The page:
IMF trims 2015 growth forecast

The International Monetary Fund has trimmed its forecast for 2014 and 2015 growth – 3.3 per cent in 2014 and 3.8 per cent in 2015.

Speaking to reporters, IMF’s managing director Christine Lagarde says: “In the advanced economies clearly the recovery is driven by the United States and the United Kingdom, while the euro area and Japan are lagging behind.

“In the emerging market economies, you have reasonably strong, although slower growth, out of China, better than what we had thought out of India, and clearly a major slowdown in countries like Brazil and Russia.”

Though there are threats such as Ebola virus on some African countries, the growth will continue – albeit at a slower pace, if certain steps are taken by policy makers.

“Now, this new momentum with hopefully more growth, more jobs, better growth, better jobs, is what we would certainly call upon the membership [IMF members] to produce,” says Lagarde.

According to her the first step is monetary policy, “where we would be seeing asynchronous movements probably but particularly in the euro zone and Japan, more of that accommodative monetary policy is needed going forward in order to support the economy”.

While at the same time the US Fed is probably going to normalize its monetary policy and “where we’re going to continue to caution a lot of the emerging market economies and low income countries and developing countries to just prepare themselves for a bit more volatility than we have observed over the last few months”, says Lagarde..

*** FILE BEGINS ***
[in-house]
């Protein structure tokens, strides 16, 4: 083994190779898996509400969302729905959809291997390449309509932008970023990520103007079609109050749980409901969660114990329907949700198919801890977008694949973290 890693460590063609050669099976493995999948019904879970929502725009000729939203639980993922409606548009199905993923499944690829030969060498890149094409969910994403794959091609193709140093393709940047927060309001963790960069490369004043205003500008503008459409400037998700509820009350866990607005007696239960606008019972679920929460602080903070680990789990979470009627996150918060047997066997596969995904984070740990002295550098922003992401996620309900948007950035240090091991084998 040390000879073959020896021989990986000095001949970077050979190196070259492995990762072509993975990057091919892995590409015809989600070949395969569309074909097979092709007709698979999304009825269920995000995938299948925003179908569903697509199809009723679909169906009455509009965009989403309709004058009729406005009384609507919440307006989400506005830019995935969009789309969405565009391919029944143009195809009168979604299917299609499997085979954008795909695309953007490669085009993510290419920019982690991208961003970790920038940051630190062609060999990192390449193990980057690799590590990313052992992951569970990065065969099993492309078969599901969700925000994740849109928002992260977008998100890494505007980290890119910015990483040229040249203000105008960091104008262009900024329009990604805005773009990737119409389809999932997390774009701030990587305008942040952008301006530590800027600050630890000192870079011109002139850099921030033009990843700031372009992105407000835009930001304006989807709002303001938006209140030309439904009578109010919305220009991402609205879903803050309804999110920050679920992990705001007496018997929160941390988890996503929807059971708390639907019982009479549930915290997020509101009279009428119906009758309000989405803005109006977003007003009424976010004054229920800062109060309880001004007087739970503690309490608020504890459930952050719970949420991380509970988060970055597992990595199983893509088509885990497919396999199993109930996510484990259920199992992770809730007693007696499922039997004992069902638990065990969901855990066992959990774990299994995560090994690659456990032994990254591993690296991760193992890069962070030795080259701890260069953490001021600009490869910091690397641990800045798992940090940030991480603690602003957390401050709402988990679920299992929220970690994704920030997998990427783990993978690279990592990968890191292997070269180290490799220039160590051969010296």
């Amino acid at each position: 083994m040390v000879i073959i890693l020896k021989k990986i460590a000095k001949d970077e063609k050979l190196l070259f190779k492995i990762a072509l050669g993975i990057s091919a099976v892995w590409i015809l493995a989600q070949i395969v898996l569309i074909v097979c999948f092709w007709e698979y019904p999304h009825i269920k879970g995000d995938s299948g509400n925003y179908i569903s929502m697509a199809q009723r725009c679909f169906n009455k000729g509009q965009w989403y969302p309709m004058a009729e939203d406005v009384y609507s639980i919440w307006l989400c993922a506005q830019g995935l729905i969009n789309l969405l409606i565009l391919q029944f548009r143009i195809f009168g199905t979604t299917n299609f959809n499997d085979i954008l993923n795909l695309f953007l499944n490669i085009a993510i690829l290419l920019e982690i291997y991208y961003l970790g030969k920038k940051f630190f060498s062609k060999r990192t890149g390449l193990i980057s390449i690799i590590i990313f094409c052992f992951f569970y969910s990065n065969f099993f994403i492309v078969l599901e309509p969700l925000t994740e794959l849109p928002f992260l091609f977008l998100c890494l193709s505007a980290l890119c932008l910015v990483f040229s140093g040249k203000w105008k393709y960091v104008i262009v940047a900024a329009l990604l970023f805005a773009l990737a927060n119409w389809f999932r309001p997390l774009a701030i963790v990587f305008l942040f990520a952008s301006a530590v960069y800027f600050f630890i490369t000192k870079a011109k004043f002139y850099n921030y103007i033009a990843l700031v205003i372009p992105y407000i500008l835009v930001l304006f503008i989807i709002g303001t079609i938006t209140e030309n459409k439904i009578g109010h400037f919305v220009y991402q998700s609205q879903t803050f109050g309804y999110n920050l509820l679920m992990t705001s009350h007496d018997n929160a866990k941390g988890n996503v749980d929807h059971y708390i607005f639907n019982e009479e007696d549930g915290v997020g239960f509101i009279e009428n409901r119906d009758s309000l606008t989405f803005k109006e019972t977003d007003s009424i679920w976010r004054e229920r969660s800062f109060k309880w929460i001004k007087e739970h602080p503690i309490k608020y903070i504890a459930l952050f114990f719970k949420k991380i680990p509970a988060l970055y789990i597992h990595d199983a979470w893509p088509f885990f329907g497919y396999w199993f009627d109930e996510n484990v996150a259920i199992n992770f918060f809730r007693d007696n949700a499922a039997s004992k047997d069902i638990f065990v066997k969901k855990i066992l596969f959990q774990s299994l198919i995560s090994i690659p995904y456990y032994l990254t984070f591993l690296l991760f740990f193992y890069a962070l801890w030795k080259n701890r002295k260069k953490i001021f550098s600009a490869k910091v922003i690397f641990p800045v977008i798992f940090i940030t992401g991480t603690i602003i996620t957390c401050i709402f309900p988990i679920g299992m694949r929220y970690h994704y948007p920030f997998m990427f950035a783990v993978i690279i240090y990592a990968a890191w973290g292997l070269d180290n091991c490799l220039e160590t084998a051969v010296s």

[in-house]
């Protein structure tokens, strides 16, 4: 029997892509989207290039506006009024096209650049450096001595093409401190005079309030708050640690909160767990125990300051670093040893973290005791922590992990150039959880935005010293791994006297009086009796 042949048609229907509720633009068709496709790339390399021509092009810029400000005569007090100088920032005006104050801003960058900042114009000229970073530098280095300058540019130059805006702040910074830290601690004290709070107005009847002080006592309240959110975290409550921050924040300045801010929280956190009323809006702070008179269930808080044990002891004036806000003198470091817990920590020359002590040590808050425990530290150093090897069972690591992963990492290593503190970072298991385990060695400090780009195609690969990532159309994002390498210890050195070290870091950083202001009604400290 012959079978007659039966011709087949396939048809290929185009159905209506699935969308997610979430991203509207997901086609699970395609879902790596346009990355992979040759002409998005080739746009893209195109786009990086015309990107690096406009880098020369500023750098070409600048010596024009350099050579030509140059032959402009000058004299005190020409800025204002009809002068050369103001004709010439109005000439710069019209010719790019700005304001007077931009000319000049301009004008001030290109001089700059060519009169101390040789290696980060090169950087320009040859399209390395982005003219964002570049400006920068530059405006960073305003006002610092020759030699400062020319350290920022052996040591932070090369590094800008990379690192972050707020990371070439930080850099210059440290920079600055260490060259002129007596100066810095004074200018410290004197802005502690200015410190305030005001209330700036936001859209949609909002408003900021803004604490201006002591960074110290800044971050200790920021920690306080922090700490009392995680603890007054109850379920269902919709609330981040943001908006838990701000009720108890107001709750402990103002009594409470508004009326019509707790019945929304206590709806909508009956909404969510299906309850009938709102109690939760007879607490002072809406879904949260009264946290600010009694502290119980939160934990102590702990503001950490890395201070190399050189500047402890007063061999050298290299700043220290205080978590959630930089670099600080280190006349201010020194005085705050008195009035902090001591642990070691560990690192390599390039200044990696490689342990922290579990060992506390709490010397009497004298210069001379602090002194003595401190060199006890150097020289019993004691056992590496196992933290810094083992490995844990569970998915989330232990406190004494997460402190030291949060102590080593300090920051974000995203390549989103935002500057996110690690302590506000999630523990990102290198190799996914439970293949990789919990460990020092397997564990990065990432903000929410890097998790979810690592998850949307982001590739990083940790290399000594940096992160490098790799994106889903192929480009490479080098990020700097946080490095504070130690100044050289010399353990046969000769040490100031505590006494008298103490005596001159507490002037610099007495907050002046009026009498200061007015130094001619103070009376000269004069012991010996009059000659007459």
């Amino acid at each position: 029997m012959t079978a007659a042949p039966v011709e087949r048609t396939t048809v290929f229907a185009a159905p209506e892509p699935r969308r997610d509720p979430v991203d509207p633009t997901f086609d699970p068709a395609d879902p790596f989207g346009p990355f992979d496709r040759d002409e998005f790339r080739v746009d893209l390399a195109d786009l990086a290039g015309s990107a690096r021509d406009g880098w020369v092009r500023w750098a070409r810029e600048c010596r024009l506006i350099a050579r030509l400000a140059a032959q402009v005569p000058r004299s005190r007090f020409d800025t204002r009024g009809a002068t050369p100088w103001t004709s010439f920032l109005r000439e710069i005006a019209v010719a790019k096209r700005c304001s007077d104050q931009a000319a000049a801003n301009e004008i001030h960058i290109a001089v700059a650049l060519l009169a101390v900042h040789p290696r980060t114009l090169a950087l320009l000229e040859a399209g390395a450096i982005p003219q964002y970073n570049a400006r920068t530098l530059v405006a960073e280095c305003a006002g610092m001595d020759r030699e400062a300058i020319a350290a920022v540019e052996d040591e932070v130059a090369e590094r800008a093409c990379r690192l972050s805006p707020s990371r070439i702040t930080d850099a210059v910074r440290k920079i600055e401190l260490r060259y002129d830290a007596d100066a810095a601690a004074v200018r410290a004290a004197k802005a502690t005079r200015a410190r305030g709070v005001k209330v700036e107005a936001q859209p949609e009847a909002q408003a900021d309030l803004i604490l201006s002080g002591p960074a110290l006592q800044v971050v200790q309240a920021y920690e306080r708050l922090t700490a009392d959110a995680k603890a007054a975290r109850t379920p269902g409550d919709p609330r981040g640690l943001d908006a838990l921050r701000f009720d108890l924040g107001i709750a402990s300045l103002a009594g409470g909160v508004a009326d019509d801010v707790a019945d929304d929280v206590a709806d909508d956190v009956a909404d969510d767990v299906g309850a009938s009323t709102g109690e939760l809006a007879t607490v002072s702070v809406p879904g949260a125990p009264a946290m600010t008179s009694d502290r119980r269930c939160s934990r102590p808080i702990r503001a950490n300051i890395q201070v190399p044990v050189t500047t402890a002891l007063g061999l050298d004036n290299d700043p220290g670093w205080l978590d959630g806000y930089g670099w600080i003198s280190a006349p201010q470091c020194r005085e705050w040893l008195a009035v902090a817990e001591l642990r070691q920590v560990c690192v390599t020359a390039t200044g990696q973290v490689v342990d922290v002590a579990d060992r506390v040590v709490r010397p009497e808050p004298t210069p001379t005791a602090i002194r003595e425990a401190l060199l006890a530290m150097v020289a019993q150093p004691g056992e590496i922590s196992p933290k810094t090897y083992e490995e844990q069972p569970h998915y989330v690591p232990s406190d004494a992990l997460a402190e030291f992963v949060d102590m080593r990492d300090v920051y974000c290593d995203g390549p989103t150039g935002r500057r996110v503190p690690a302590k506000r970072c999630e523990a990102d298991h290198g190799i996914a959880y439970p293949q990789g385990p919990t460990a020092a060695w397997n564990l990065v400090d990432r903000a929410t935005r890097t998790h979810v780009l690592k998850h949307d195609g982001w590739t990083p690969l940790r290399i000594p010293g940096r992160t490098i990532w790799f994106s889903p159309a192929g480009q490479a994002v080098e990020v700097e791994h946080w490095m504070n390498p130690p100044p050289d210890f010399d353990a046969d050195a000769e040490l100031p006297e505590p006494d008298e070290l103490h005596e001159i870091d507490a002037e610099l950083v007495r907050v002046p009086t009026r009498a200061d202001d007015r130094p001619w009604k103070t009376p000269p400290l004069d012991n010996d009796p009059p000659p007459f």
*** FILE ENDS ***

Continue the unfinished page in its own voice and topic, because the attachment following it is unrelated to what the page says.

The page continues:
“On the fiscal front we believe that more growth friendly fiscal policies can be put in place, and we also think that the financial policies must continue to aim at reducing excesses, make the financial system sounder, and strengthen its ability to help the recovery,” she tells media persons.

Answering a question on the Arab world, the IMF’s managing director says: “We are very engaged and involved in the Arab world in general. I’m using the Arab world in general because we used to talk about the Arab countries in transition, the ACT as we had labeled them.

“I think it goes far beyond the ACT, because there are countries that did not go through the transition or that transition phase, which are struggling at the moment with very complicated issues that have to do with significant military problems, disruption of the entire infrastructure, abundance of migration, people who are being displaced, about 11 million of them in that whole area. So we’re trying to help in all these directions, and not only the Arab countries in transition. We go beyond that at the moment.

“We have quite a few programs in place. The latest one that was approved was Yemen. A lot of has been achieved. Let’s face it. When I look at the program to remove subsidies and to use public finance to better use as safety net for the poor, as support for health and education, a lot has been done. But, there is still a lot more that needs to be done, and we appreciate how difficult it is under the circumstances faced by those countries. And, it is to their credit to have done what they have done, but they have to continue.

“I’m particularly pleased to see that there is a good and strong delegation coming from Egypt on the occasion of the Annual Meetings and we will be continuing the discussions with Egypt. I very much hope that we will be able to do an Article IV with our Egyptian friends. Bottom line, we are focused, we are going to continue to be engaged, but this is a part of the world that needs the attention, the support, and the financial support, as well, of the international community,” she concludes.